HBO’s “Hard Times: Lost on Long Island” takes a sobering look at the job crisis

In the opening moments of HBO’s disquieting new documentary Hard Times: Lost on Long Island, balding, bespectacled Alan Fromm — an unemployed corporate trainer — catalogs the catastrophes he survived prior to losing his job a year earlier: struck by lightning at 15; heart trouble at 21; in the World Trade Center during the 1993 bombing; on the Long Island Rail Road when Colin Ferguson gunned down 25 passengers nine months later; and in the north tower on 9/11. By comparison, he says, unemployment doesn’t seem so bad.

But it’s getting there.

Fromm often gathers with a rotating crew of fellow job seekers for coffee and commiseration. Among them are Anne Strauss, a jobless PR exec, and her husband Mel, an unemployed banker; former Wall Street securities executive Nick Puccio and his wife Regina; and chiropractor David Hartstein, whose business is failing, and his wife Heather, a laid-off teacher.

As the ensuing hour unfolds — and over a cruel backdrop of news reports that announce further economic disaster and chastise those caught in its grip — the four families and others share escalating struggles that include dramatic health events, fruitless interviews and soul-rending battles to keep their modest family homes.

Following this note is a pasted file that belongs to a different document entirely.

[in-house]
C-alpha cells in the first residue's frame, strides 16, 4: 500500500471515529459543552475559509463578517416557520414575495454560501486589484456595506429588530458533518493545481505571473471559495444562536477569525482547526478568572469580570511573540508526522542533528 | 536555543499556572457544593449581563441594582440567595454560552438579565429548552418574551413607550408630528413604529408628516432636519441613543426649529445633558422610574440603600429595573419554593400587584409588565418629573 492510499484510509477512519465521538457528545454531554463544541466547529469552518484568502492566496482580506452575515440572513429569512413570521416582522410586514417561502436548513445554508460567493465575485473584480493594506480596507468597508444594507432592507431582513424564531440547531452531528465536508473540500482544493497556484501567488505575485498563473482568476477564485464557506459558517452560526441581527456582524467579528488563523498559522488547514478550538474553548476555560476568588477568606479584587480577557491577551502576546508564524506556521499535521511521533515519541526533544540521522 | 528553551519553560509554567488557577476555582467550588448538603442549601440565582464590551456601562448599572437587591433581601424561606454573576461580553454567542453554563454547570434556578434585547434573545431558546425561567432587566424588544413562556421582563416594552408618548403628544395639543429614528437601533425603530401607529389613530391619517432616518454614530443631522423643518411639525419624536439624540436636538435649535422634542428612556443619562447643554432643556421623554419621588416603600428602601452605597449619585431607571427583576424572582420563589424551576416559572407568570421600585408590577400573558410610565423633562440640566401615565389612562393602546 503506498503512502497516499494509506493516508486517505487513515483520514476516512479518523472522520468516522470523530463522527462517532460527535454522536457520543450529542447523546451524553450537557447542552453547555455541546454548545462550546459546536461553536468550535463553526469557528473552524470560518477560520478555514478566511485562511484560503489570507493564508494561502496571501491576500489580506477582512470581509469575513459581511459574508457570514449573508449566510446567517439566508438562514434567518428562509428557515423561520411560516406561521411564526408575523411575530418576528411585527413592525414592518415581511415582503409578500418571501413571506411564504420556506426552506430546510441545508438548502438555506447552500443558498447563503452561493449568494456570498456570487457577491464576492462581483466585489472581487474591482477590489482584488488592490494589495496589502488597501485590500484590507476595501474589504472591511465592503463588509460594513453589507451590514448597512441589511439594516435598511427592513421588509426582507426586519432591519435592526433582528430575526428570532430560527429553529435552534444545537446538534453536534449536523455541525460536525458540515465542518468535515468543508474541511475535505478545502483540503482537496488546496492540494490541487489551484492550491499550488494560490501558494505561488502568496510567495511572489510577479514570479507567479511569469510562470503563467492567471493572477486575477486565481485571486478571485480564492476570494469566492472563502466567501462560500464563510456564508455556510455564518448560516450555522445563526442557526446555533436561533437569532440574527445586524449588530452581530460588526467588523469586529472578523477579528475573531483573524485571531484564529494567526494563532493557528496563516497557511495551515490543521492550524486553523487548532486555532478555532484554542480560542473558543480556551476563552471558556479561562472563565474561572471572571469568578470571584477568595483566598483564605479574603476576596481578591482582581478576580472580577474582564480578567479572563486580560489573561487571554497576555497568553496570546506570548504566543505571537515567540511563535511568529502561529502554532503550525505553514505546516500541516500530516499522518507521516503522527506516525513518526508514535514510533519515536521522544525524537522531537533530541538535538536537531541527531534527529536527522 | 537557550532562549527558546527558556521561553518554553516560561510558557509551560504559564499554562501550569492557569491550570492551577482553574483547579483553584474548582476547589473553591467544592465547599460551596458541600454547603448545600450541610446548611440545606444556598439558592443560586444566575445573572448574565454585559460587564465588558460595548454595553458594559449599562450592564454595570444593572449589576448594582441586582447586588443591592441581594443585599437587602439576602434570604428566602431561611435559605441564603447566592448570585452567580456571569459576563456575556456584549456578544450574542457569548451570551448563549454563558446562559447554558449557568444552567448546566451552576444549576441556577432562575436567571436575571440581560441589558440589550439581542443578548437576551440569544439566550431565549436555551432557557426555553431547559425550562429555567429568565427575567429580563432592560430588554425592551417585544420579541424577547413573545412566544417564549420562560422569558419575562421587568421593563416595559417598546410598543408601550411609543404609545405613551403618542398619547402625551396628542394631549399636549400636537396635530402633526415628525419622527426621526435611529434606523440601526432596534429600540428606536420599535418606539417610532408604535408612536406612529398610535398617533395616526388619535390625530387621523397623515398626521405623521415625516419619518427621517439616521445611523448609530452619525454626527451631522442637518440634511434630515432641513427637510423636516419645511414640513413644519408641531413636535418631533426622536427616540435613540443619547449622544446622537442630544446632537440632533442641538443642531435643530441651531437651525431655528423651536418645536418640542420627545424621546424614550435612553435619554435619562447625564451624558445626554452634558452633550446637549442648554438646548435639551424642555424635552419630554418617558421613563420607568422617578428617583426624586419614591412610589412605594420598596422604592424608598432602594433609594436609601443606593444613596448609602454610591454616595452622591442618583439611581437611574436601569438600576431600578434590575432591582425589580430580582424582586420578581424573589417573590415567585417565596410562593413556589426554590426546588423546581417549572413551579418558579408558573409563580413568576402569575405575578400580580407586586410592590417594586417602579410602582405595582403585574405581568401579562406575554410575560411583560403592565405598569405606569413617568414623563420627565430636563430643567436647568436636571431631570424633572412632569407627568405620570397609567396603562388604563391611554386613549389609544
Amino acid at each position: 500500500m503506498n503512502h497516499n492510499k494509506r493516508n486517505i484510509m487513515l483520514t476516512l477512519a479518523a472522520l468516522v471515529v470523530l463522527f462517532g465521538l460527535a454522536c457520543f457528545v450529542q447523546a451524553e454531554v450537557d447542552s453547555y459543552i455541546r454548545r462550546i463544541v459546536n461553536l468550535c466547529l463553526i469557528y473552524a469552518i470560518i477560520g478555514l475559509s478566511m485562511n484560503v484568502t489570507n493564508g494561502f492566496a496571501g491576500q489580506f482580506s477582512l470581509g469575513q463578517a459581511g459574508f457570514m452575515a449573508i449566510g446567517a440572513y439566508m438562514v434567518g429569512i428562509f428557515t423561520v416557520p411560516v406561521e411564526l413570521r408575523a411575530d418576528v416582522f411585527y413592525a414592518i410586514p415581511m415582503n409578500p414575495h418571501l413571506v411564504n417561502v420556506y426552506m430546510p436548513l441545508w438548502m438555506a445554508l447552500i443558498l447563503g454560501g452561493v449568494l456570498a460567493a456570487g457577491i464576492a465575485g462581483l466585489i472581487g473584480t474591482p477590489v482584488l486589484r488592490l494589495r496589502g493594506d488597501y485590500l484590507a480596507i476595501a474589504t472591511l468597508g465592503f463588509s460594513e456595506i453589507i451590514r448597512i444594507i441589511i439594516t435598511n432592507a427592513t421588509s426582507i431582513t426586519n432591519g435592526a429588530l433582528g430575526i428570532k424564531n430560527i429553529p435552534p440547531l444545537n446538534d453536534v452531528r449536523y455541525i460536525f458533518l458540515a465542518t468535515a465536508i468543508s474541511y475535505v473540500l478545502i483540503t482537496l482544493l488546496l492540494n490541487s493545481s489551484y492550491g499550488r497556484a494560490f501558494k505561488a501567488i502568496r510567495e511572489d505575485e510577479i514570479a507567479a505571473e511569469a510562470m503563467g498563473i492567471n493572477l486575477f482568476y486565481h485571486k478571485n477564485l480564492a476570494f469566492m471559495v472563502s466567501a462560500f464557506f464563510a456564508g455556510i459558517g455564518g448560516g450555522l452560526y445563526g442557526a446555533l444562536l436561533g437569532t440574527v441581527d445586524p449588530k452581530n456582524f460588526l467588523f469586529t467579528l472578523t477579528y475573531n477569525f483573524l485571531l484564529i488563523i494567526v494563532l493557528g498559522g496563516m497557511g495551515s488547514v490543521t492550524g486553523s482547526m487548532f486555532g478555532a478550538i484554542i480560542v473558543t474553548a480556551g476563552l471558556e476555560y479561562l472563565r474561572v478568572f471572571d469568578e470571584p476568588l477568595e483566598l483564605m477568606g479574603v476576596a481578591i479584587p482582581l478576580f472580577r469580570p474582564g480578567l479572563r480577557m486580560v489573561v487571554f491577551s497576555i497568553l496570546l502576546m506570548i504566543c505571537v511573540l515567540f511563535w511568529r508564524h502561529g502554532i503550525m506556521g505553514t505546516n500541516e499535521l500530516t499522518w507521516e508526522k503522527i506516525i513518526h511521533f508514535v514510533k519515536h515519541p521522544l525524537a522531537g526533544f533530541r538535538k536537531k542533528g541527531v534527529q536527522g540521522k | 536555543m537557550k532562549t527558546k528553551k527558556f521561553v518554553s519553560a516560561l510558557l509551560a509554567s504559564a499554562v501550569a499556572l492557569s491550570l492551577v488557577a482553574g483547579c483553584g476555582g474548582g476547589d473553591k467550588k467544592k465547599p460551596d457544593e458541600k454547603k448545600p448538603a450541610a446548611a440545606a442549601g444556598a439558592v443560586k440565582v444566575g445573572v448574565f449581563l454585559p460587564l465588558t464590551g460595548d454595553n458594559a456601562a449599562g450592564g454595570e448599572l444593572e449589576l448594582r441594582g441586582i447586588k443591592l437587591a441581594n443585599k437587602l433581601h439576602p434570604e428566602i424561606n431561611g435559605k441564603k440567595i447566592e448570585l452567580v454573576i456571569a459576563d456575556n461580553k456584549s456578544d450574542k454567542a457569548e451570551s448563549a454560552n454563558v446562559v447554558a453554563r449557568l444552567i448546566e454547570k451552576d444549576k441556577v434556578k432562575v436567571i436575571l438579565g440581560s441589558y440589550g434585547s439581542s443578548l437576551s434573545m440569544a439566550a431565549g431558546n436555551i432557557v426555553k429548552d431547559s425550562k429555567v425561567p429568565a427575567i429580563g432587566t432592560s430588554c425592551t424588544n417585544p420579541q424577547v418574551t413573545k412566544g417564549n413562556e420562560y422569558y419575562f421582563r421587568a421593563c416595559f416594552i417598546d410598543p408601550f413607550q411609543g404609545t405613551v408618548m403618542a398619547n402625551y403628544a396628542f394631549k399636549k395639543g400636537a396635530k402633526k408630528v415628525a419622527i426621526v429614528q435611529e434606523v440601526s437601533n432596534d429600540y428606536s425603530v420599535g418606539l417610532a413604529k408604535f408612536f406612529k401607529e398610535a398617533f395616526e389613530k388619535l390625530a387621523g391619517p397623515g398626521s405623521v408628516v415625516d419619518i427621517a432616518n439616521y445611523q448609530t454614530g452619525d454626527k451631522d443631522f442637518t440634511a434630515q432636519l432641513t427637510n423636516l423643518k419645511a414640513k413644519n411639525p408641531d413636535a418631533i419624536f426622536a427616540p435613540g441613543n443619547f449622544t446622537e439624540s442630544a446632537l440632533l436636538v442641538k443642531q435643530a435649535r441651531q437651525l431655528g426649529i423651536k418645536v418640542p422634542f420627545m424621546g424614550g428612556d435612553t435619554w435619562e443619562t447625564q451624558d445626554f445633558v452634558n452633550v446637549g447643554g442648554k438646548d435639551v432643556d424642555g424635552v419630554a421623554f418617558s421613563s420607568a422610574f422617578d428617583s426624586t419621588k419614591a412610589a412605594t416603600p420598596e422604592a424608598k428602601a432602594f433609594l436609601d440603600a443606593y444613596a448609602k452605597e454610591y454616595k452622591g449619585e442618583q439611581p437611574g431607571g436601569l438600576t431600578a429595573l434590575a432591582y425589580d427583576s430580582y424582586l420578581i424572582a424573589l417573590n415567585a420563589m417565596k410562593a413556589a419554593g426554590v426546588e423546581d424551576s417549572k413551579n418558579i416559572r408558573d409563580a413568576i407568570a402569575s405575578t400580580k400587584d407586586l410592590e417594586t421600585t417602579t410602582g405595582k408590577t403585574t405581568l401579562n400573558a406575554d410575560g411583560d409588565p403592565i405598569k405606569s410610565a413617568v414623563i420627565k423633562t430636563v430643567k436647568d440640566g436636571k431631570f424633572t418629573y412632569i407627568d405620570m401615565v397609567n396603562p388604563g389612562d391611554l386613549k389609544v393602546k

The stats against them are staggering:

• The suburbs are now America’s fastest-growing area of poverty
• The average length of unemployment is nine months — a national all-time high
• There are four job seekers for every available job
• More than 5 million personal bankruptcies have been filed since 2008
• More than 6 million homes have fallen into foreclosure since 2008

Stark, clear-eyed and never mawkish — with a heartbreaking afterword — the film, from Emmy-winning director/producer Marc Levin, presents a disquieting look at how close those of us who have everything could be to losing it all.

Hard Times: Lost on Long Island premieres on HBO Monday July 9 at 9/8CT

1 Comment on HBO’s “Hard Times: Lost on Long Island” takes a sobering look at the job crisis

  1. This film is the living proof of the saying, “Don’t talk about someone who’s down..COMFORT them in thier sorrow, for THIS old world is a funny old world, it COULD be YOUR TURN TOMORROW!” We who work , are usually just 3 paychecks from homelessness!!

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About Lori Acken 1103 Articles
Lori just hasn't been the same since "thirtysomething" and "Northern Exposure" went off the air.